Each year, the events' calendar of the city is dominated by the Ponce Carnival, which rivals Mardi Gras in New Orleans or Carnivale across the Caribbean. The celebration usually takes place in February, but always occurs in the days leading up to Ash Wednesday and the start of Lent.
Also known as Isla de Los Monos (Island of the Monkeys), Cayo Santiago is a small island less than a mile off the east coast of Punta Santiago in Humacao, Puerto Rico. In order to visit the monkey sanctuary, which is overseen by the University of Puerto Rico's Caribbean Primate Research Center, you'll need to make a request at least four weeks in advance and have a special medical clearance form filled out before arrival. Daily trips to Cayo Santiago are available from Punta Santiago, and a two-bedroom trailer-house is offered for interns and volunteers of the research center.
San Juan, the capital and largest city of Puerto Rico, is also its cultural center and nightlife/entertainment hub. From the historic forts and streets of Old San Juan to the bustling modern bars and restaurants across the city, there's plenty to see and do in San Juan any time of year. For a great evening in the city, dine out on Fortaleza Street's Restaurant Row and take a sunset stroll along Paseo la Princesa, a broad promenade that runs from the docks at the base of the city to Raíces Fountain; then head out to chic lounges and funky bars across the city for a night of drinks and dancing.
Go Swimming at El Charco Azul
Accessible via a short, clear jungle path about 15 minutes from Guavate, Charco Azul is a deep, blue freshwater swimming hole located in the middle of the Carite Forest. While you'll likely find a crowd at this popular swimming spot on the weekends, the pool is relatively quiet during the week.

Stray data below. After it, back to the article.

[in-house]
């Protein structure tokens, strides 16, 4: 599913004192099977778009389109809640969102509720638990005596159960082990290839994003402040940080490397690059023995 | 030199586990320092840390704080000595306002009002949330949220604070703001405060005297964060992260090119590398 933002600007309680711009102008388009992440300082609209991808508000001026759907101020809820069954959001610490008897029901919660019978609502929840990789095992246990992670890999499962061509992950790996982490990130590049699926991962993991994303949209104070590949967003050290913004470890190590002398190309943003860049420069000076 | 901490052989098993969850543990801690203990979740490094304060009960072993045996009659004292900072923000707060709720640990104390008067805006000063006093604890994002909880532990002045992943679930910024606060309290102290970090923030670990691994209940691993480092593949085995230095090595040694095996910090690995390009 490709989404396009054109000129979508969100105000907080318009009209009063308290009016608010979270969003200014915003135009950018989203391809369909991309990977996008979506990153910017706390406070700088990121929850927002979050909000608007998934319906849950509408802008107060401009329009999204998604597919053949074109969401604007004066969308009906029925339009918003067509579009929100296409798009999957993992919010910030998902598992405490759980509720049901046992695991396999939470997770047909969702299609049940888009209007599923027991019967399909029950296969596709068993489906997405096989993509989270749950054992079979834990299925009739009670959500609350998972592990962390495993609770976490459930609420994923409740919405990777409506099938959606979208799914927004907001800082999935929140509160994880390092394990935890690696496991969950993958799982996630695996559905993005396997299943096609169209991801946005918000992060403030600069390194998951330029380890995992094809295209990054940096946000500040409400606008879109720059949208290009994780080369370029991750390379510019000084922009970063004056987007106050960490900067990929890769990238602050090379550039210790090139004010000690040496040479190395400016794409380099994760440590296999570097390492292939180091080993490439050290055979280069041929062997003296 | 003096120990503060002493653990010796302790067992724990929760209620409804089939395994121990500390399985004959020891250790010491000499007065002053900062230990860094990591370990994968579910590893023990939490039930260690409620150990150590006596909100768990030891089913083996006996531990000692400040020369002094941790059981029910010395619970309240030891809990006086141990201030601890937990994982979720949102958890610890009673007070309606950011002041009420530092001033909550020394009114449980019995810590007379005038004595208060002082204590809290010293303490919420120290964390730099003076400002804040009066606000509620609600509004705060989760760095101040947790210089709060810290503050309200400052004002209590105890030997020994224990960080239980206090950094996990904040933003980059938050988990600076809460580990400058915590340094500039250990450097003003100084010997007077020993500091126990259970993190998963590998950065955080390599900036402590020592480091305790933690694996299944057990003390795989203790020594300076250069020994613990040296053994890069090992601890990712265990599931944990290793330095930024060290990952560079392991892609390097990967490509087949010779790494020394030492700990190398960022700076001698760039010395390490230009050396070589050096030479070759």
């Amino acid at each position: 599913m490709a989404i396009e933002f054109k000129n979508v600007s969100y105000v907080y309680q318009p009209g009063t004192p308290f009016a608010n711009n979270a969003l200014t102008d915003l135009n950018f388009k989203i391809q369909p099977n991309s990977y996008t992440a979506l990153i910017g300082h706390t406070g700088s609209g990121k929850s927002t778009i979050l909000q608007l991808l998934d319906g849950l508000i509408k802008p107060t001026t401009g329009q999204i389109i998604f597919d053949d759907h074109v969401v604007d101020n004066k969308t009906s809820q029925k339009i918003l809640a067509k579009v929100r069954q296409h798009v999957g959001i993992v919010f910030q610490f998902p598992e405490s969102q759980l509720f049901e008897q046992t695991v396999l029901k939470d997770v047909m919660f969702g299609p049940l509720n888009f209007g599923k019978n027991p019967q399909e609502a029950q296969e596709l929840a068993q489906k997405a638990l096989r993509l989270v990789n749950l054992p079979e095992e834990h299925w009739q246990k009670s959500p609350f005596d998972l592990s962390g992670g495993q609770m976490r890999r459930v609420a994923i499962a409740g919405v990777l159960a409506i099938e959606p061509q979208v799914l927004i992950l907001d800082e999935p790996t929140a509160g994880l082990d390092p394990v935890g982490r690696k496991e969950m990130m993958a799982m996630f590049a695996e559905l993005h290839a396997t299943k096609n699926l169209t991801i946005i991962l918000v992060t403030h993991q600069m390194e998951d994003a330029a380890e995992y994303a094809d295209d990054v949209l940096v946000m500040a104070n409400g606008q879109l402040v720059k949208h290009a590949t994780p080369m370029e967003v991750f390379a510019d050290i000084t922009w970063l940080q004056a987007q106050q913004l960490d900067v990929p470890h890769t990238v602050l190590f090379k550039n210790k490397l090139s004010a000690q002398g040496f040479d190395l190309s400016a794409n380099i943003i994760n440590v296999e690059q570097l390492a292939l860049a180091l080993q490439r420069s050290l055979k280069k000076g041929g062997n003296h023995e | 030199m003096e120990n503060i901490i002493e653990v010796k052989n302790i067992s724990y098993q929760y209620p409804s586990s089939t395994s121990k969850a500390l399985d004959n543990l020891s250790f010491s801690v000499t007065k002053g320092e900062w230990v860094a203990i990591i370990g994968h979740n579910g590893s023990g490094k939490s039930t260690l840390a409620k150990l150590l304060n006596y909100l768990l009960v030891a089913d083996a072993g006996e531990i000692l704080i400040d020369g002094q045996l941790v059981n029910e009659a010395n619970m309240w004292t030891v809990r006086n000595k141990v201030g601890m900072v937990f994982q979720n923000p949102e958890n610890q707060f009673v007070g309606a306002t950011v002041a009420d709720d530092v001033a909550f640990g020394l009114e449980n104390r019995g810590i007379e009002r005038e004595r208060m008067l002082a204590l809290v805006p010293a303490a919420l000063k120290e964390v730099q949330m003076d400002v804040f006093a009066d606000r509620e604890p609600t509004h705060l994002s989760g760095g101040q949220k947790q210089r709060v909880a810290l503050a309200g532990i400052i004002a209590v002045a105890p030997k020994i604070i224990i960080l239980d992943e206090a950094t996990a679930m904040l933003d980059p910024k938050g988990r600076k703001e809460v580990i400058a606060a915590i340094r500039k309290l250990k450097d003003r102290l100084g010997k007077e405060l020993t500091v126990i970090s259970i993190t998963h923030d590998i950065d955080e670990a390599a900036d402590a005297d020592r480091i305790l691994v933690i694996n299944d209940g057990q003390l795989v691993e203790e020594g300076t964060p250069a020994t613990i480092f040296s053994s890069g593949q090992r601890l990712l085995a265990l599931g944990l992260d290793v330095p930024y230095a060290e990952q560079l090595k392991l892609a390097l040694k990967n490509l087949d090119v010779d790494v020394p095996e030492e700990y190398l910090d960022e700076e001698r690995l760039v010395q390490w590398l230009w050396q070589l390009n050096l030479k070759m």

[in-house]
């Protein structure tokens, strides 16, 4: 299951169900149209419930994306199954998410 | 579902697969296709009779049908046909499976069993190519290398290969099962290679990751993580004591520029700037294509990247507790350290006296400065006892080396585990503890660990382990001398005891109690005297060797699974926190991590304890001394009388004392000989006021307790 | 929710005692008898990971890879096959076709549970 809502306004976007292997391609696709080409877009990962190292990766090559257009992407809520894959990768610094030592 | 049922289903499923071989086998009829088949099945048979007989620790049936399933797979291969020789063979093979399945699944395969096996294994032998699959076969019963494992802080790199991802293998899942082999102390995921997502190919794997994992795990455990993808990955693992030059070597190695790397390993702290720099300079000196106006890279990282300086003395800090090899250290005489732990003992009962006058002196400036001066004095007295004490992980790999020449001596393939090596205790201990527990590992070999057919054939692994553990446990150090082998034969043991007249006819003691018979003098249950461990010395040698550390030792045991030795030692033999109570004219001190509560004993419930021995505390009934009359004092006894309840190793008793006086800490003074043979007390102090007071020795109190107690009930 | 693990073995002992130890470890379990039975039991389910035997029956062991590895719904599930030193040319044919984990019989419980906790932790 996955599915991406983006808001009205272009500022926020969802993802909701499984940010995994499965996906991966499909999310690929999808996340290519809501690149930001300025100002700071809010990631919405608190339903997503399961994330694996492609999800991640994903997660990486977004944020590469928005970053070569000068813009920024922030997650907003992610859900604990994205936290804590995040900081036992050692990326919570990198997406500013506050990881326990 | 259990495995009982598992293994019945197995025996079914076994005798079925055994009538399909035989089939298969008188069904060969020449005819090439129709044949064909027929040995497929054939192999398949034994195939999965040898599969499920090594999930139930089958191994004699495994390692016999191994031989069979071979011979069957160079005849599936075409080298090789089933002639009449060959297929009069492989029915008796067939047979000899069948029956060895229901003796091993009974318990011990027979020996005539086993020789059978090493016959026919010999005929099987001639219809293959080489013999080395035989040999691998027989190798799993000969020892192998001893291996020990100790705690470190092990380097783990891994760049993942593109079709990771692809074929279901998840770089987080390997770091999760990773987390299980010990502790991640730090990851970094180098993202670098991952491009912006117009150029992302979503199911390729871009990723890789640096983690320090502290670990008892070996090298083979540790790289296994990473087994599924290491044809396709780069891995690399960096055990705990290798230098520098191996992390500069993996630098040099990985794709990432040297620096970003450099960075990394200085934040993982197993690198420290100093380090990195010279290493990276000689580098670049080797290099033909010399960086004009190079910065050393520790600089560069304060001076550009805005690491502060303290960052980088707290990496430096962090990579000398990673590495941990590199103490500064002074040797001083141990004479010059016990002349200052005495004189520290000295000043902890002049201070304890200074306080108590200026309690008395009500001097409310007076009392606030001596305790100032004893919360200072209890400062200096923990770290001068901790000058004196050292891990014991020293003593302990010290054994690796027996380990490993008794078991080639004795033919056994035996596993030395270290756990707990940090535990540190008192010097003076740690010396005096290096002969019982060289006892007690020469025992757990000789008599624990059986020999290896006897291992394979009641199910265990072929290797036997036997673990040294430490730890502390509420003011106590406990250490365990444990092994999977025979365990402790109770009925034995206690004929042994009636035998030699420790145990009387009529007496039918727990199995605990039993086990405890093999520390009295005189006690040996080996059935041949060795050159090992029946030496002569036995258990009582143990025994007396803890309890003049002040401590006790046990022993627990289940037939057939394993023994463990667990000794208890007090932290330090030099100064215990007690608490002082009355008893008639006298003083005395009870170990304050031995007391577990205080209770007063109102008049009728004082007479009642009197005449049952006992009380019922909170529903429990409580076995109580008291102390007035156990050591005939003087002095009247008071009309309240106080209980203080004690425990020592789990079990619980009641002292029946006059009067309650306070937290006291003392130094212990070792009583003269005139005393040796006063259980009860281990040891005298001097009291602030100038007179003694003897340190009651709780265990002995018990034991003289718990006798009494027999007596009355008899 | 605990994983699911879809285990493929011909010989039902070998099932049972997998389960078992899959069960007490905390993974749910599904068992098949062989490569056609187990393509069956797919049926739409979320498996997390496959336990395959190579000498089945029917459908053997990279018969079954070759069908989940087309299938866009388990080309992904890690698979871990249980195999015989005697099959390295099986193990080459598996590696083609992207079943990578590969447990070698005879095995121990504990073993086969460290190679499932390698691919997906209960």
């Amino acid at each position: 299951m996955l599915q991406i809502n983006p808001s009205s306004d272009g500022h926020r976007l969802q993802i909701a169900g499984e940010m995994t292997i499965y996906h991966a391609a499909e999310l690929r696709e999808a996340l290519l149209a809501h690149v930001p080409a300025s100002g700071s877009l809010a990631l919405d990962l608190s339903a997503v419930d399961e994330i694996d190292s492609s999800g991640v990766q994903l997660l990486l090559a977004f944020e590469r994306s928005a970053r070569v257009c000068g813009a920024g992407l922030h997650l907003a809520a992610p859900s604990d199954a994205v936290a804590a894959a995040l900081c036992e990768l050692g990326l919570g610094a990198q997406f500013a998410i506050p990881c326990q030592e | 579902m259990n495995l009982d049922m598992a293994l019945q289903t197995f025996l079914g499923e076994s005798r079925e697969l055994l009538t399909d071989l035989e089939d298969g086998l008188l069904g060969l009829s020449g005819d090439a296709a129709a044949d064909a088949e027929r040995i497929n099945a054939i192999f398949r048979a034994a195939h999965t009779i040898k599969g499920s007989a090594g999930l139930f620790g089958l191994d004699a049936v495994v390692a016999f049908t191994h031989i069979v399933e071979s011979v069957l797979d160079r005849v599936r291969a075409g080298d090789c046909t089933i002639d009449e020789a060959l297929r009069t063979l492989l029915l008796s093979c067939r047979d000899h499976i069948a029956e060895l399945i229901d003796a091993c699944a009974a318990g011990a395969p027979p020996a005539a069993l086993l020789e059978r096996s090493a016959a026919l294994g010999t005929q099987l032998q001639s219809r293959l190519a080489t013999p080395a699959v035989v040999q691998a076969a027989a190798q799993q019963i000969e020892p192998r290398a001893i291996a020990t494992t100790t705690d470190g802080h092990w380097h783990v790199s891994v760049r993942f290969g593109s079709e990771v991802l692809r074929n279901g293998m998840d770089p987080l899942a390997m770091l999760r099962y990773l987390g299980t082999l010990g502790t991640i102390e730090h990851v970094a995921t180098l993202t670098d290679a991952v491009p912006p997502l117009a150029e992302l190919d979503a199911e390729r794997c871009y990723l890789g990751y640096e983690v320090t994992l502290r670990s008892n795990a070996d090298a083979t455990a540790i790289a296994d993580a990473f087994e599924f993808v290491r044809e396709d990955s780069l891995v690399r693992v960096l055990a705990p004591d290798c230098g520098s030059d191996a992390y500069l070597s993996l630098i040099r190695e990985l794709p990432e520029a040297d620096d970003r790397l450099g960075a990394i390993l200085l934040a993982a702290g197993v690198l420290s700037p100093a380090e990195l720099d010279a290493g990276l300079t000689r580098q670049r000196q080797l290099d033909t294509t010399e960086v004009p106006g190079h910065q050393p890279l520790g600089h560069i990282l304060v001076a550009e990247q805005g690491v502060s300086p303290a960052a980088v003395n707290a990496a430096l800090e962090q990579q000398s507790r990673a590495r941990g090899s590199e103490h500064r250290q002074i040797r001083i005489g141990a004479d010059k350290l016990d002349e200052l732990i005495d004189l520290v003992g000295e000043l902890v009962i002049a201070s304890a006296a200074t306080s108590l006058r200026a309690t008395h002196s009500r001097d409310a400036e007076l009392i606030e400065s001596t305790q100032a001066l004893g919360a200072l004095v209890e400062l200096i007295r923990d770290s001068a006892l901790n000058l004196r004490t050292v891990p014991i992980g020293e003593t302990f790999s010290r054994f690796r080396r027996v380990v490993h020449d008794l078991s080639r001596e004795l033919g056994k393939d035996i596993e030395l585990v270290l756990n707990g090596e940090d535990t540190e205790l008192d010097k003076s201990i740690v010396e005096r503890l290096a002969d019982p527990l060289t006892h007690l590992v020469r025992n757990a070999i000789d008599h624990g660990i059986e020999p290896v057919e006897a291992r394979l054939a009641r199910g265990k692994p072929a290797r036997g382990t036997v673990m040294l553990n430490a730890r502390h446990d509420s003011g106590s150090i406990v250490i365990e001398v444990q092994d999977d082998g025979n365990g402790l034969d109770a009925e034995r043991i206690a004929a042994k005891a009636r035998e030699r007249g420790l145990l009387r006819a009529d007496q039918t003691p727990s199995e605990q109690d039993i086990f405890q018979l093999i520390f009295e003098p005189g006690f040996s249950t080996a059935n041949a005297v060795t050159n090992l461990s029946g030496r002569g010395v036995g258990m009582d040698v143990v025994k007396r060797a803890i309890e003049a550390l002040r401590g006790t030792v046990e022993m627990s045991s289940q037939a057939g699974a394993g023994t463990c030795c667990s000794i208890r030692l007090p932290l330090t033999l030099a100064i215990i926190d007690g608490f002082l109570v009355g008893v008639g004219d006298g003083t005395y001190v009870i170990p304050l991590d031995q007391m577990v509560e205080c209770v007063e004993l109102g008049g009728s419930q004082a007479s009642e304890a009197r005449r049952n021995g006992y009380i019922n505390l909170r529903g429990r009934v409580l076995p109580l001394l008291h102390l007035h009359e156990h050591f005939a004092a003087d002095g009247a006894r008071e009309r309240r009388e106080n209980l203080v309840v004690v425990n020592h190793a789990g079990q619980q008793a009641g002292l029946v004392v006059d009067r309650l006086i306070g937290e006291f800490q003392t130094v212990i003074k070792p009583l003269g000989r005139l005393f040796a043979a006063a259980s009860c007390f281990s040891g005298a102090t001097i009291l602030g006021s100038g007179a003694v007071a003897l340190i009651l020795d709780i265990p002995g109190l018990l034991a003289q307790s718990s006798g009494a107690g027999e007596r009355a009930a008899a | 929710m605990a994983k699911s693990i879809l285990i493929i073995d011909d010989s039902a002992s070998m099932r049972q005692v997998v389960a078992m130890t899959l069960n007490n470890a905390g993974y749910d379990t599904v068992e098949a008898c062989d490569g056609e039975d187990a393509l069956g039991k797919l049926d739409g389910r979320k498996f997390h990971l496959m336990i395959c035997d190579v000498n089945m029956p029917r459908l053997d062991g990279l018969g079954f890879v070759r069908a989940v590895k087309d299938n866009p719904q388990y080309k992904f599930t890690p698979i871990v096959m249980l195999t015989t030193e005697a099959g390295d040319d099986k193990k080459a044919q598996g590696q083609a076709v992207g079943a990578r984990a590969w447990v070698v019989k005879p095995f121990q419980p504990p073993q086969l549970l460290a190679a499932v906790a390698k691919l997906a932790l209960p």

To get to El Charco Azul, take Route 184 south from Guavete about 15 minutes until you get to the Charco Azul Recreation Area, which should be well-marked. As you walk down the marked path to the pool, you'll find a variety of camping and picnic areas throughout the recreation area. While free to use, the small lake is only open for swimming on Tuesdays through Sundays from 6 a.m. to 6 p.m.
Said to contain the largest number of cave drawings in the region, La Cueva del Indio is a Natural Reserve managed by the Puerto Rico Department of Natural and Environmental Resources. Located in Las Piedras, this prehistoric rock art site is a great place to see the early history of mankind on the island. The cave drawings date back to the Late Ceramic Period—from A.D. 1200 to 1500.
Located in the Arecibo municipality of Puerto Rico in the middle of the forest, the Observatorio de Arecibo (Arecibo Observatory) is the largest radio telescope in the world. Operated by the University of Central Florida, Yang Enterprises, and UMET as well as the U.S. National Science Foundation, this massive telescope also features a visitor center where guests can learn about the history of the telescope, watch how astronomers work, and see live images the telescope is taking of deep space.
Puerto Rican cuisine offers a unique combination of ingredients, cultures, and serving styles—the native Taíno Indians, the Spanish conquistadores, and the African slaves that were brought to Puerto Rico all influence the modern dishes you'll find across the island. While you're in Puerto Rico, don't miss out on mofongo, a tasty dish made of mashed plantains, seasonings, and a variety of fillings, which you can usually find at roadside shacks and most local eateries. Other popular dishes to keep in mind include lechón asado, arroz con gandules, asopao de pollo, and alcapurrias, Puerto Rican stuffed fritters, for dessert.
No matter when you visit the island, you're almost certain to find a party, festival, or major holiday celebration happening in at least one of Puerto Rico's cities. From El Día de Los Tres Reyes Magos (Three Kings Day) on January 6 to close out the Christmas season to the Saborea Food Festival in April, there's no shortage of great events happening every year in Puerto Rico.